The final two chapters and epilogue of Combat Chaplain cover over thirty years of Johnson’s life, and so the writing style shifts from the continuous coverage of the preceding sections to a less comprehensive accounting. (Readers looking for more detail would be well advised to peruse Johnson’s other book, Combat Trauma: A Personal Look at Long-Term Consequences, recently rereleased in 2012). Nevertheless, it is clear that even though Johnson’s career was taking off and his family was growing, the physical and emotional pain of his time in Vietnam continued to linger. He confesses that “only Barbara [his wife] knows the depth of my feelings, and she really knows very little” (p. 250). As the years progressed, however, Johnson came to believe that the periodic flashbacks he experienced were “God’s way of telling me I can still be healed of those old wounds” (p. 262). In 1996, Johnson returned to Vietnam; without spoiling too much of the story, suffice it to say he experienced a poignant reunion that offered a measure of “cleansing” and confirmation of his belief in a Romans 8:28-influenced “theology of timing” (p. 272).
At times, Johnson’s internal struggles remain tantalizingly vague, especially his early difficulties with depression and homesickness upon arrival in Vietnam. Similarly, as the book approaches the present day, his entries become fewer and farther between. Although this stylistic shift is partly due to the nature of the sources from which he crafted the book, readers may be left wanting more. Regardless, Combat Chaplain remains a worthy read for religious and military historians. For the former, especially those of us whose stock-in-trade is theological history, the book is a compelling reminder that theology is not simply an intellectual discipline but can also manifest itself in the ways people choose to live and serve. For the latter, Combat Chaplain provides value as a well-written memoir that accurately reflects the on-the-ground soldier experience: the physical and mental destruction of war, resentment of the seemingly clueless politicians managing the war (p. 91), and the occasional glimpse into events taking place on the home front (p. 243). An assortment of diagrams and photographs rounds out this enthralling volume and orients the reader within Johnson’s world.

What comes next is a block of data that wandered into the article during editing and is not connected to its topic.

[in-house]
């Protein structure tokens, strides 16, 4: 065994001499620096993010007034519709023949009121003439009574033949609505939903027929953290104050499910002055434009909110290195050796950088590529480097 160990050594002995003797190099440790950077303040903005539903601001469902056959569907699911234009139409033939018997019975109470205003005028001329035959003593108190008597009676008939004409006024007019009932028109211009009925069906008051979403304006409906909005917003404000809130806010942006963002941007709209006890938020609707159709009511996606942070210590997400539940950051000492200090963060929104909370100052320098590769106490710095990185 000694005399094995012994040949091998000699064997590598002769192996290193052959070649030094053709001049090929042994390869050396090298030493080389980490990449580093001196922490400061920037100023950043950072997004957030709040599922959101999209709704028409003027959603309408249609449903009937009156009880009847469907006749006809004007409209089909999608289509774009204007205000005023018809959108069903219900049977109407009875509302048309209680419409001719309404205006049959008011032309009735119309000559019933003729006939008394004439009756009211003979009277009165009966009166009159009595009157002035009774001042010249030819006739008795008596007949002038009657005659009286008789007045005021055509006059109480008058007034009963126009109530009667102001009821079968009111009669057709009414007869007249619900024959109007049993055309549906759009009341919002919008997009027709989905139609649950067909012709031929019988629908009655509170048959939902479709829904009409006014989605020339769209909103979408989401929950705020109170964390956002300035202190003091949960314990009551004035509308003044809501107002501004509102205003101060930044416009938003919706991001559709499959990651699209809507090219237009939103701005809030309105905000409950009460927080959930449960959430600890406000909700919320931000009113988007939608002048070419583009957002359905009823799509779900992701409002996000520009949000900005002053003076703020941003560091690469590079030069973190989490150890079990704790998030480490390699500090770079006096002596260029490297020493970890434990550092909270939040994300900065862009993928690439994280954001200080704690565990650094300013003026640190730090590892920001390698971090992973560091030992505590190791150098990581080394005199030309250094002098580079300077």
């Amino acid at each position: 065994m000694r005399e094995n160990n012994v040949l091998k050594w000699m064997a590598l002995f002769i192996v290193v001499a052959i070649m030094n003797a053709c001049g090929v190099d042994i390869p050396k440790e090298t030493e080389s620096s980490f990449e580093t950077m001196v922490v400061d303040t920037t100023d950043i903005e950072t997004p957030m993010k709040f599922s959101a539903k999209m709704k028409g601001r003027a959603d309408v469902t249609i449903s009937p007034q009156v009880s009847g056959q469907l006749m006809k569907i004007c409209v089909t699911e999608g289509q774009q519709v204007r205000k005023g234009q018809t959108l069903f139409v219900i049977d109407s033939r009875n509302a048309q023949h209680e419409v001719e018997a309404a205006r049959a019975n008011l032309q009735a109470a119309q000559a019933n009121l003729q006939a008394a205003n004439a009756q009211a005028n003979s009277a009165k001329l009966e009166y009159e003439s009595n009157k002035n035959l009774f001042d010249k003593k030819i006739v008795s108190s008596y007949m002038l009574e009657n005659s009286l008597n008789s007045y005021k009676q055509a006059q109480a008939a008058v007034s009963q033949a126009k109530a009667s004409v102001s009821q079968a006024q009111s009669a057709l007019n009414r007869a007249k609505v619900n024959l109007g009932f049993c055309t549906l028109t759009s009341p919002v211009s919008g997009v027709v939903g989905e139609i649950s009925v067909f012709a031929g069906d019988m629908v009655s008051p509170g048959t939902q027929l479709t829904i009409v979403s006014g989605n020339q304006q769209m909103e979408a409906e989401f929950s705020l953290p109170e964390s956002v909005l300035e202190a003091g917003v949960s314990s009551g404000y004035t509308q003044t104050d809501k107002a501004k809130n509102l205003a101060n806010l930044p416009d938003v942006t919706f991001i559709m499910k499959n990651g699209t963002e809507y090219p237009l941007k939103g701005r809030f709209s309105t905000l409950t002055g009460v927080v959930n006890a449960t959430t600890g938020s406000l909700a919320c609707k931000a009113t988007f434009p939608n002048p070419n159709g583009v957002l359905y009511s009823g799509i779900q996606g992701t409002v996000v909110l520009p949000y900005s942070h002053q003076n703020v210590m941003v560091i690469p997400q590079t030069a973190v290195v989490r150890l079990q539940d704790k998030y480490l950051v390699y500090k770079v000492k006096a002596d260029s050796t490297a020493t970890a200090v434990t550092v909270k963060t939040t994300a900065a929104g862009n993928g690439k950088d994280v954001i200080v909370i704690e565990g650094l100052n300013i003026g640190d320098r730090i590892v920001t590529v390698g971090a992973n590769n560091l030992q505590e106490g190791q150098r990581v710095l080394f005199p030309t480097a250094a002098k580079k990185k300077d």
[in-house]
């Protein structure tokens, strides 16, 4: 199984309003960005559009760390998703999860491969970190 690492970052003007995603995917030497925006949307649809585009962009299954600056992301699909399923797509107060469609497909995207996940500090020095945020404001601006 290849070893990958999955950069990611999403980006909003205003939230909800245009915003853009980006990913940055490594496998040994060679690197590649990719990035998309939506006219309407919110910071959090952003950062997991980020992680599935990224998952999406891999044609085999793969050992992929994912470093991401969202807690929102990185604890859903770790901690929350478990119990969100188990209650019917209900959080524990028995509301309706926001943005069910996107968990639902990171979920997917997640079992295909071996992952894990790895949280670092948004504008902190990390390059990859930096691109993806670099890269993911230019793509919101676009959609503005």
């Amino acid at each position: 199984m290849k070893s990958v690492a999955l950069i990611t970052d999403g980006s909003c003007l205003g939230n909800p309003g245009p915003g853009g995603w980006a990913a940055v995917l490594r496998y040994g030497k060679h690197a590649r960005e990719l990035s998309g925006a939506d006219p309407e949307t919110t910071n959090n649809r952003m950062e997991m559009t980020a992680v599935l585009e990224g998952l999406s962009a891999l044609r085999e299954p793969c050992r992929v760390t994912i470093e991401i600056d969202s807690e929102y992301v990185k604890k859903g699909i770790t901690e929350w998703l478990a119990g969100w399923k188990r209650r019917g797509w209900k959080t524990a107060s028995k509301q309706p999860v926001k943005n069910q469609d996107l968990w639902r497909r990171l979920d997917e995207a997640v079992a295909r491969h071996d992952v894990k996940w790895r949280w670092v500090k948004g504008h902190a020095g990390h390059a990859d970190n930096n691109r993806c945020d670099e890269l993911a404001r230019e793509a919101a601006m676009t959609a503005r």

If there is additional discussion of this review, you may access it through the network, at: https://networks.h-net.org/h-war.
John Young. Review of Johnson, James D., Combat Chaplain: A Thirty-Year Vietnam Battle.
H-War, H-Net Reviews.